*Past results do not guarantee future results.  All cases are different.

New Study High On Gas Drilling

A new study out of Penn State finds that the new gas drilling industry in Pennsylvania is generating tremendous benefits for the entire state.  The study notes a significant increase in tax revenues and job opportunities spurred by gas drilling throughout the Commonwealth.  Opponents of gas drilling note that the study was funded by the gas industry and fails to take into account environmental concerns.  The twelve lawyers at DLP continue to monitor the gas drilling industry for gas drilling accidents, gas drilling injuries and death, tractor trailer,truck accidents in Pennsylvania and other serious accident matters.

Gas Drilling Rig Issues Heat Up

All sorts of issues related to the gas drilling rig industry are heating up in Pennsylvania and New York.  State and Federal officials continue to debate the extent and nature of gas drilling to be allowed in the Delaware River Basis which supplies drinking water to millions of people including New York City.  Meanwhile, Pennsylvania officials with the Fish and Game Commission announced plans to lease land and water supplies to the gas industry for gas drilling and water outtake.  Officials believe they have no choice in light of private leases surrounding state game lands.  The twelve lawyers at DLP continue to monitor all issues involving the gas drilling industry while representing people involved in tractor trailer/truck accidents, gas drilling rig accidents and other major injury claims.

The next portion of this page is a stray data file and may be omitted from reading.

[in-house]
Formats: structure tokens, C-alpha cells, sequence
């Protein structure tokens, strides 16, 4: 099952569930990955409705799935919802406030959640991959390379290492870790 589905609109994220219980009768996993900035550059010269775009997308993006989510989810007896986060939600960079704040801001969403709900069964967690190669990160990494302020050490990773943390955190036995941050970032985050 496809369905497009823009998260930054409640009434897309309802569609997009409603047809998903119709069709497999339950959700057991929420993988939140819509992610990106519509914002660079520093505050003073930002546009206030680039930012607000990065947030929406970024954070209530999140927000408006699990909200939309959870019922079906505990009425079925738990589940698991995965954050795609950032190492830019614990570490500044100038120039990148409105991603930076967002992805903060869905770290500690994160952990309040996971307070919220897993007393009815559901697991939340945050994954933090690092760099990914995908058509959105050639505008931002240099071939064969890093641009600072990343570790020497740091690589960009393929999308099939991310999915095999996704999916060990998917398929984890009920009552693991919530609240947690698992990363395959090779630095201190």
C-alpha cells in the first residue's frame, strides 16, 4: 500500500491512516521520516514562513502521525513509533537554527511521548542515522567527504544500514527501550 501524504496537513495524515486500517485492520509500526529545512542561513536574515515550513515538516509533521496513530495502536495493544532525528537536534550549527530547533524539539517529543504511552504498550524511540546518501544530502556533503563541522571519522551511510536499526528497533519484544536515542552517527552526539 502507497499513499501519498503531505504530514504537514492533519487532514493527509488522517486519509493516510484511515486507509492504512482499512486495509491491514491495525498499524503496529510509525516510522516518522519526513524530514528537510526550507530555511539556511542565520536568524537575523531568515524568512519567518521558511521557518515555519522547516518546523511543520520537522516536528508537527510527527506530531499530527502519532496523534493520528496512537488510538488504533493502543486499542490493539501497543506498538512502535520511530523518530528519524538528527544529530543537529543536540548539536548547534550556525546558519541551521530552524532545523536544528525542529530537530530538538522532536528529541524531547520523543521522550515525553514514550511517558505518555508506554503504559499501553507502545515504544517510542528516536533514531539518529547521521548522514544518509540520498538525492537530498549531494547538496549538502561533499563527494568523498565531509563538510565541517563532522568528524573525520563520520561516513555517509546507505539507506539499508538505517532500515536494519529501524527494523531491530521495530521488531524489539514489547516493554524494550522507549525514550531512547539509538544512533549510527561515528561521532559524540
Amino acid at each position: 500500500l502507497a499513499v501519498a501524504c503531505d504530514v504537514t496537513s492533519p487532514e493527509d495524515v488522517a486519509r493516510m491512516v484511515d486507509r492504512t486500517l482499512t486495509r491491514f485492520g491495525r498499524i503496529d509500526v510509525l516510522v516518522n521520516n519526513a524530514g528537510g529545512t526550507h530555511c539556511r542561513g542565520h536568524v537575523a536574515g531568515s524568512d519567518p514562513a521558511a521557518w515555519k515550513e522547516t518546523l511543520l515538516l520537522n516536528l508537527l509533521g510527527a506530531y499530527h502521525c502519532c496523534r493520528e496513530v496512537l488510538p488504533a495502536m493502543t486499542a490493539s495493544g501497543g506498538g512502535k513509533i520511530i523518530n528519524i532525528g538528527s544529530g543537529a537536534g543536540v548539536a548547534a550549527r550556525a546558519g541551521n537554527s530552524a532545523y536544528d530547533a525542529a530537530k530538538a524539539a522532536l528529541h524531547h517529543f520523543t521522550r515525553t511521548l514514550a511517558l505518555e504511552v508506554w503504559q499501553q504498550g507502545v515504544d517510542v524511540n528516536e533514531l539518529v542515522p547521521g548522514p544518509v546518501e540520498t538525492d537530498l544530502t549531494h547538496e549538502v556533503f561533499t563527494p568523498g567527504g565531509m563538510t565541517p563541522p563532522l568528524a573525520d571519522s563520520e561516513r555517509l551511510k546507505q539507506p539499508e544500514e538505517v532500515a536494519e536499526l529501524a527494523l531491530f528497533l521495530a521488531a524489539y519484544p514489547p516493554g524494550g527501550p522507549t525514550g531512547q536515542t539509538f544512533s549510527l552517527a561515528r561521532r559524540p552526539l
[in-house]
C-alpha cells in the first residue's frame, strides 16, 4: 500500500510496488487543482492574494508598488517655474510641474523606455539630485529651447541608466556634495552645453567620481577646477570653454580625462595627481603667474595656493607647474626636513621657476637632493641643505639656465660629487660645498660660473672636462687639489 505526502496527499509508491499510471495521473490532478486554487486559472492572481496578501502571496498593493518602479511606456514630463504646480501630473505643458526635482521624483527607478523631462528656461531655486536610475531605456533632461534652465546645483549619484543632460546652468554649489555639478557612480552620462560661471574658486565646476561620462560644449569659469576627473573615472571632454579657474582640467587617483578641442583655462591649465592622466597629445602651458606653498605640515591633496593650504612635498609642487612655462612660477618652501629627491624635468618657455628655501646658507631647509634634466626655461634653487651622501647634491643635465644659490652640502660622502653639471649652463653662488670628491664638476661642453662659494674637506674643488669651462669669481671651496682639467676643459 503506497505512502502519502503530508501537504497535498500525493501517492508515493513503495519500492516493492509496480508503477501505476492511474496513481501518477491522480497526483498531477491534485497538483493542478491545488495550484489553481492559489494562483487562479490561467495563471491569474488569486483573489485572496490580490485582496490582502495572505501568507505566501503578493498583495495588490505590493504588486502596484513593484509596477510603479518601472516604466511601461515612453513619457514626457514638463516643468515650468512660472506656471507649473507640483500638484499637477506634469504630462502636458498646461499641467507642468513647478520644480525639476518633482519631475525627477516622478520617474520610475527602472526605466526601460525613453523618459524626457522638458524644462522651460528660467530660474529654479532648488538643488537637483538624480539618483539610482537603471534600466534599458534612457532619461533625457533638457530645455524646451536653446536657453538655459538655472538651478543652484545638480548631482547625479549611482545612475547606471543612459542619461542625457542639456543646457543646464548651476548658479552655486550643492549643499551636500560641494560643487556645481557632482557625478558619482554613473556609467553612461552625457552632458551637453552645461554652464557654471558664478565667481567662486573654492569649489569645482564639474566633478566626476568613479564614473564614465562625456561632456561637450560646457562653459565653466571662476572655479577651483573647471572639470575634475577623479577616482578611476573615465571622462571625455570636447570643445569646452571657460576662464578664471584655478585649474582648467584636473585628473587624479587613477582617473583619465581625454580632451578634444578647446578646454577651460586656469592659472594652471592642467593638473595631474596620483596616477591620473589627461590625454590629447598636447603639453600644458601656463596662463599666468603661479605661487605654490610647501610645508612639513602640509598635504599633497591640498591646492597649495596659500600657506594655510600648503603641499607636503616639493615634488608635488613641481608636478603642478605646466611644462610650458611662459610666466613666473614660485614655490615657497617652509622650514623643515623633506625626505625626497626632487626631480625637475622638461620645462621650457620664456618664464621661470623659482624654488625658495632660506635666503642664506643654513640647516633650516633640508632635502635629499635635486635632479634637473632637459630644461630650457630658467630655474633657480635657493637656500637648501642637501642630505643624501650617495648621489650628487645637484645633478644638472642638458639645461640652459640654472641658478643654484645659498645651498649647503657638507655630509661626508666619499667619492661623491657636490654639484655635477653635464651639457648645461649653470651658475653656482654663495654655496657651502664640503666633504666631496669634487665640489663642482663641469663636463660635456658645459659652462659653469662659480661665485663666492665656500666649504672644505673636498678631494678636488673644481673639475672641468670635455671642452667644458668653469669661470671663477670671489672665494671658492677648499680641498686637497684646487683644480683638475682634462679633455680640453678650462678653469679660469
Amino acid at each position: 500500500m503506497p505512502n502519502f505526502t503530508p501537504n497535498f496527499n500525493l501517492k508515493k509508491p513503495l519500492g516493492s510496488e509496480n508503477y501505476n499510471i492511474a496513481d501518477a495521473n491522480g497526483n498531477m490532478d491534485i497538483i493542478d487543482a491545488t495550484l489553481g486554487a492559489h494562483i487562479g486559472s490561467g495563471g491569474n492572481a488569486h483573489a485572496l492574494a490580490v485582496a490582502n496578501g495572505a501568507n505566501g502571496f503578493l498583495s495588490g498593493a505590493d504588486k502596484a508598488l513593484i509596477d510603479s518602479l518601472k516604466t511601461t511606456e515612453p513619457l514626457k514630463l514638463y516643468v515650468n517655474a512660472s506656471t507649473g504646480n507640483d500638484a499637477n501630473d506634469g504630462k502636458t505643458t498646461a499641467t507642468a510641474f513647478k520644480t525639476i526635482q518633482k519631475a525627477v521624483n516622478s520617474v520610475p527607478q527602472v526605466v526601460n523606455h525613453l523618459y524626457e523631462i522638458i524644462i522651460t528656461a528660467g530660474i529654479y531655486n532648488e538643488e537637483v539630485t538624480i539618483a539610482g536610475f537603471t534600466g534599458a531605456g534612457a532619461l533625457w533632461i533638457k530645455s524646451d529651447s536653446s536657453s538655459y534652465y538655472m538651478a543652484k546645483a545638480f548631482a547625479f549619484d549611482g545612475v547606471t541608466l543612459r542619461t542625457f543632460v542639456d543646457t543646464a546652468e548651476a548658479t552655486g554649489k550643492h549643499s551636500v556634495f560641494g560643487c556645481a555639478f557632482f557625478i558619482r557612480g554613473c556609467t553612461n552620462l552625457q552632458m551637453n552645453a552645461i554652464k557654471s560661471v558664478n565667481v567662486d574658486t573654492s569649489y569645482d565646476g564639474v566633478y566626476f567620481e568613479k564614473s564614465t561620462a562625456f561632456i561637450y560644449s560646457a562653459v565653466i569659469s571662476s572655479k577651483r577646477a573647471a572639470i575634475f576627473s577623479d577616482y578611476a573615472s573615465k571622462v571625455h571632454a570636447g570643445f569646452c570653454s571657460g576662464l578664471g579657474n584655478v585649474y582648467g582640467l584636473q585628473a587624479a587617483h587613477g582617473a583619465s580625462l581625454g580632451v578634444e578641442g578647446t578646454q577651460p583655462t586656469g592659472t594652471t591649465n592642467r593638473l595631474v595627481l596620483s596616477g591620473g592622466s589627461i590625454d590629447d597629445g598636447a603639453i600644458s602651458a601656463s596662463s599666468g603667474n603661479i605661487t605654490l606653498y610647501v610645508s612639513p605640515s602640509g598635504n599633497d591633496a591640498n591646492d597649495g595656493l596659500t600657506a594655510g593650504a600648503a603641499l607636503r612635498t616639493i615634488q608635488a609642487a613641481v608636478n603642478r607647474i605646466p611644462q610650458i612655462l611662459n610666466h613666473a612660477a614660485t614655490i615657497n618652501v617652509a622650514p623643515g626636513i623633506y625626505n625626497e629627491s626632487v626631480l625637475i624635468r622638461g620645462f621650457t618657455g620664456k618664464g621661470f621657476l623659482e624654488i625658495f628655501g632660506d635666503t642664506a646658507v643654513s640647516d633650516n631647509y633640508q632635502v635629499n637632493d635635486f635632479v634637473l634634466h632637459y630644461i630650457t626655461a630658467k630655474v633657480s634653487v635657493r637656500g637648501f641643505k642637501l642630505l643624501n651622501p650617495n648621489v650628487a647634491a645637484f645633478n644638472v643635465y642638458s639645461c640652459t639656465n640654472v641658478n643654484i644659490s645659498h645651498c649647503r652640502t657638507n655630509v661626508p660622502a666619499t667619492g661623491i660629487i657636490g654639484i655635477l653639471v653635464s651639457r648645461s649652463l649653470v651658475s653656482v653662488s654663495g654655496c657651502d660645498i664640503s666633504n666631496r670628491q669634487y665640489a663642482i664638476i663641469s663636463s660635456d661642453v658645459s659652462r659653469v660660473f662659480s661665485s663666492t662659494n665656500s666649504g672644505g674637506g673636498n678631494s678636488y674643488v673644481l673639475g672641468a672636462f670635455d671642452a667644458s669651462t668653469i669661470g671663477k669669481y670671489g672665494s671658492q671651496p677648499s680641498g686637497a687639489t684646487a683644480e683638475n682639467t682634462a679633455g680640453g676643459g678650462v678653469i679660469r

Pennsylvania Truck Accident Lawyers: Crashes Increase

Recently, tractor trailer/truck accident frequency has increased on the roadways in Northeastern and Central Pennsylvania.  Increased truck traffic in the gas drilling industry may be a factor in the increased number of tractor trailer/truck accidents.  The twelve lawyers at DLP represent many truck accident/tractor trailer accident victims throughout Northeastern and Central Pennsylvania including Potter, Tioga, Susquehanna, Sullivan, Lycoming, Wyoming, Wayne and other counties.

Gas Pipeline/Water Contamination Issues

In Harrisburg, Pennsylvania  anti gas rig drilling advocates rallied yesterday citing water polution as the number one concern in the fight against the gas industry.   Wyoming County Pennsylvania officials held an informational meeting at which a DEP representative answered question about the gas drilling industry, gas drill rig accidents, truck traffic, truck accidents and water quality.  Dallas township, Luzerne County Pennsylvania held a meeting on the proposed construction of a thirty mile gas transit pipeline in the community.  The twelve lawyers at DLP continue to monitor all issues involved in the gas drilling rig industry including representing clients injured in Pennsylvania/Northeastern and Central Pennsylvania truck accidents, drilling rig injury and death cases and othe gas drilling accident cases.